“Bitcoin doesn’t need the Bitcoin Law, but it benefits from it,” according to the Salvadoran panelist.
In Bolivia, it has been proposed to criminalize “illegal coin trafficking”.
The entry into force of the Bitcoin Law, which recognizes the cryptoasset as legal tender in El Salvador, inspired a discussion on the topic, within the Blockchain Summit Latam conference, last September 7.
The panel, which was moderated by Fernando Quirós, journalist of Cointelegraph, allowed Latin American referents of the bitcoin community to express their opinions. They were the Salvadoran Nolvia Serrano, head of marketing at Blockcbank; the Bolivian Luis Rivas, president of the Bitcoin Bolivia Community; the Argentine Nicolás Bourbón, Bitcoin enthusiast; and the Venezuelan Aarón Olmos, CEO of Olmos Group.
After the moderator’s introduction, the Salvadoran representative started the dialogue
. Her joy for the Bitcoin Law was evident in her initial words: “today in El Salvador we are celebrating”. For her, what happened in her country could cause “a domino effect” that produces replicas in other nations.
Then, the president of the Bitcoin Community Bolivia, showed the contrast that his country lives, in relation to El Salvador. As reported by CriptoNoticias months ago, for the financial authorities of that South American nation, bitcoin (BTC) cannot be considered money
. Not only that, but its commercialization is prohibited. “We have in Bolivia a very strong restriction,” Rivas said. He added that there have even been attempts to consider a crime and criminalize “the illegal trafficking of coins”.
Venezuelan Olmos said that his country “is very particular for the use and adoption of cryptoassets”. According to the company Chainalysis
, Venezuela ranks seventh in the world in terms of cryptocurrency use. Olmos attributes this to “an economic issue and due to the lack of purchasing power of the monetary sign,” the bolivar. According to him, “cryptocurrencies offer an alternative for individuals and companies.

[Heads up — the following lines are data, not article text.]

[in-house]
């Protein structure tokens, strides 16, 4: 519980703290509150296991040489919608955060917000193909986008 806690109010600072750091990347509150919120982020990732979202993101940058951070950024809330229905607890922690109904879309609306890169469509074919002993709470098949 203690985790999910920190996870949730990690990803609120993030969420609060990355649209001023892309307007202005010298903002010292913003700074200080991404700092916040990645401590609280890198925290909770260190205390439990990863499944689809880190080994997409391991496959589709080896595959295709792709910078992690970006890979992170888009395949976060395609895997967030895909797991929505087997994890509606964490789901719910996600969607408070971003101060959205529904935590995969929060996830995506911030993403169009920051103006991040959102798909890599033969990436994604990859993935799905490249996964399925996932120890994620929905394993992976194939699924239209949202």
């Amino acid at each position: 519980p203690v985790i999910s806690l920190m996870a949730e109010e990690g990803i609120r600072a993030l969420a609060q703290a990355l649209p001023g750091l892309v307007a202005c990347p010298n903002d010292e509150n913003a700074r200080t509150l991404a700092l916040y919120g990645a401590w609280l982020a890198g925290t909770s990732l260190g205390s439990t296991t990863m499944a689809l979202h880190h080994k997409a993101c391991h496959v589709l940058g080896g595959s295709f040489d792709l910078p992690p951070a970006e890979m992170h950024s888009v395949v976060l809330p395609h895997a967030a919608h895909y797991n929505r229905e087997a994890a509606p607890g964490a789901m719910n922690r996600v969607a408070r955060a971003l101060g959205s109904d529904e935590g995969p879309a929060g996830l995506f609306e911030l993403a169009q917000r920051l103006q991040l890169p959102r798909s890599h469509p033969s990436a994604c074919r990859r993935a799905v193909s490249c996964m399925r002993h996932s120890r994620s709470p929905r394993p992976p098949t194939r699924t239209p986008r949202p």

Finally, Bourbon described the situation in Argentina as a middle ground between Bolivia and El Salvador: “here it is legal to operate with cryptocurrencies, buy them, sell them, or use them to buy an apartment if one wants to, but they are not recognized as currencies. The developer added that his country shares inflation with Venezuela and, he said, for that reason “Argentina is dollarized by obligation because people know that in their currency they cannot save”.
<img width=”700″ height=”393″ src=”https://yellowrocketagency.com/wp-content/uploads/2021/09/Blockchain-Summit-Latam..png” alt=” /> Reading: Fernando Quirós, Nicolás Bourbón, Aarón Olmos, Nolvia Serrano and Luis Rivas. Source: Youtube.
BTC does not need the Bitcoin Law, but benefits from it
each panelist explained the status of bitcoin and cryptocurrencies
in their country, Quirós asked them their opinion about the role of the State: “do you think bitcoin depends on what a State says for its use by citizens?
With certain nuances, the opinions of the four panelists were quite similar and agreed that governments should not impose or hinder the use of bitcoin
For the Salvadoran Serrano, although she welcomes the Bitcoin Law, there is no need for such legislation for BTC to be successful.
The marketing specialist gave as an example the case of the community of El Zonte, near the capital of El Salvador.
Bitcoin has been working as a circular economy in this small community. Bitcoin Beach, which is so popular today, was born there. People didn’t have bank accounts, it’s an area that is relatively remote, so they started using BTC as a form of payment.